A year after my graduation, I feel more lost than ever. A year has passed… one year. So much has happened but I felt like I did nothing when in fact, I have learned more from that one year than in my four years in college. I, unfortunately (or fortunately), did not get a job right after graduation. It was a struggle. I kept applying to companies I didn’t want to work for and the companies that I did want to work for were either not accepting applicants, too far from where I live or just weren’t replying at all. I was at that stage for quite a few months. And in those months, I was just at my house, cleaning and watching films, being useful in my own little ways. I was going from interview to interview just so I could get out of these four walls that were slowly collapsing on me. My anxiety got worse and I felt like a complete failure.
When I was in college, I excelled. But I was slowly, painstakingly realizing that I was failing in the real world. The world that mattered. The world in which I live in right now. Then something happened. A friend and I decided to take matters to our own hands. We became freelance videographers, photographers and scriptwriters for real estate people… on the side. In actuality, we started planning this community and this YouTube channel. A community of artists and like-minded souls. We were actually playing with this idea back when we both were in a team for our internship at this TV network, but it was postponed due to thesis and other requirements. For months, we planned on videos to upload on YouTube, how to grow this community and write more stuff, shoot more stuff. We created these passion projects while we shot houses and apartments. We were even official photographers for this national event. We kept making stuff we wanted to make. Both of us are poets so we integrated that to our work. Spoken word poetry with amateur cinematography. They might seem like crap but we were doing something. We were doing what we love doing… telling stories in our own way.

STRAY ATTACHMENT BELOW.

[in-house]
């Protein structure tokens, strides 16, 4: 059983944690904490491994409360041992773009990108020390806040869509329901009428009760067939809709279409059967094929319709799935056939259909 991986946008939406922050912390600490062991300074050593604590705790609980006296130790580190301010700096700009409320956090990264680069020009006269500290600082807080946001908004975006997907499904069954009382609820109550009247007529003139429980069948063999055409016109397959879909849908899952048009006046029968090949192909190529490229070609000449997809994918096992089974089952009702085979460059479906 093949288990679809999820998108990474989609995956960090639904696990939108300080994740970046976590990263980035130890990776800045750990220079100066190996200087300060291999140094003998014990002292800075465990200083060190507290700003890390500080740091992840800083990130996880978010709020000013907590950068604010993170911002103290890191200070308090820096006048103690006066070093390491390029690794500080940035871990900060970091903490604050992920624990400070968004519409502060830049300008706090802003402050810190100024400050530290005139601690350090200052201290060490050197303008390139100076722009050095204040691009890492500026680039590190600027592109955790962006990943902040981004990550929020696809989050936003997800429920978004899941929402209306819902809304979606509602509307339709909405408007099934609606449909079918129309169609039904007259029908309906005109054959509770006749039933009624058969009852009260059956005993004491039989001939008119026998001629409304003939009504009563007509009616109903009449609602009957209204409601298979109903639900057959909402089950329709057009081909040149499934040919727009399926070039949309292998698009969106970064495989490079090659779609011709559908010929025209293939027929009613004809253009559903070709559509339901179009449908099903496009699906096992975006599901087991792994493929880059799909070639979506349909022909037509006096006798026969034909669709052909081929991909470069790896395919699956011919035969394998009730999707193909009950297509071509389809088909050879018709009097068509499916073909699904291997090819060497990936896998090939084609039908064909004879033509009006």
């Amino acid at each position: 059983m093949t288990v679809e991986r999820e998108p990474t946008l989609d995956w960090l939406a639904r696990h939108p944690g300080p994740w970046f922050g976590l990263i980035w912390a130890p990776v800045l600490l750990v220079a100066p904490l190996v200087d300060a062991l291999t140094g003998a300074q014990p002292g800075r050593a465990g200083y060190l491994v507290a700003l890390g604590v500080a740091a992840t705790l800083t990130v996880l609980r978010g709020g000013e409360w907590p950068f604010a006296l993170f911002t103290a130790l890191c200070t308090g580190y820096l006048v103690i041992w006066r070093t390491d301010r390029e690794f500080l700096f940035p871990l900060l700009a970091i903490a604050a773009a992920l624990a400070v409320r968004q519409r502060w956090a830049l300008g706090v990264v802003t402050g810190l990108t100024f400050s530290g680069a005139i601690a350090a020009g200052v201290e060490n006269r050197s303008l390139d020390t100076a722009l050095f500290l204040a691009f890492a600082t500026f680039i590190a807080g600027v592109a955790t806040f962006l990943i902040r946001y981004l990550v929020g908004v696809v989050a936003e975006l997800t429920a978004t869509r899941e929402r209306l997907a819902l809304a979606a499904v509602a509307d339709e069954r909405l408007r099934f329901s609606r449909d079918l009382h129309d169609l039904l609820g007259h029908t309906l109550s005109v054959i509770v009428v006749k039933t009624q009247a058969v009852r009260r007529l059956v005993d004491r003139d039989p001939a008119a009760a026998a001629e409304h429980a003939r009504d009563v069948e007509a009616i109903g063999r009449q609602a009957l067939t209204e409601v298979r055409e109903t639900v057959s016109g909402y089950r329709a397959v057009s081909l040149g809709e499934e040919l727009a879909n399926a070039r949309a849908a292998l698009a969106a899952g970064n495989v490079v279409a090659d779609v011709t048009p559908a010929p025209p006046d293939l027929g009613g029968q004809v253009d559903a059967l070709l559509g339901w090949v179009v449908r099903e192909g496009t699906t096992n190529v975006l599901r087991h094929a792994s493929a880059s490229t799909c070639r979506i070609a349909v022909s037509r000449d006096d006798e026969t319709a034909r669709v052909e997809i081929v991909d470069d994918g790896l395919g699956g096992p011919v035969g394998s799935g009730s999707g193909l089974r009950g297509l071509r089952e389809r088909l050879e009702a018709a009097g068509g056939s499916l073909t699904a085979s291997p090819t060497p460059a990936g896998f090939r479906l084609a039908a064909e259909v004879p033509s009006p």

Eventually, reality slapped me in the face, hard. By that I mean, my parents weren’t exactly happy with this whole freelance thing. They weren’t happy at all. To them, I was going nowhere. To them, my friend was a bad influence. To them, I should have just took Psychology instead of Mass Communications so that my income would be stable. Because to them, stability is essential to the world today. To them, I should never have fallen in love with filmmaking and poetry, I should have never fallen in love with art. To them, I should’ve followed their voices instead of my Heart. My Heart… at one point in this whole escapade, I stopped listening to it. My depression came back, darker than ever, anxiety kept biting me day after wretched day. I felt like I was disappointing everyone in my life. My family, my significant other, even my friends… my family most especially… definitely.
When you live in a country like mine, you’ll see how much we give all of who we are to our families. It is part of our culture. Family comes first. Blood is thicker than water. It’s always that. I have nothing against that, really, but it made me feel like I was pushing through river currents. Even if they’re not saying anything, even if they agree with all your choices, you still feel their hands tightly holding yours as if to say, “Hey, think of me, think of your siblings, think of your family.” Multiply that by a thousand fold, especially for me since I am the oldest of four. My parents usually keep their mouth shut but it’s apparent from their eyes that they expect me to help, even just a little bit, even if it’s just my siblings’ allowances, or the phone bill, or something. And for a time, I was able to. I got a job as a web journalist.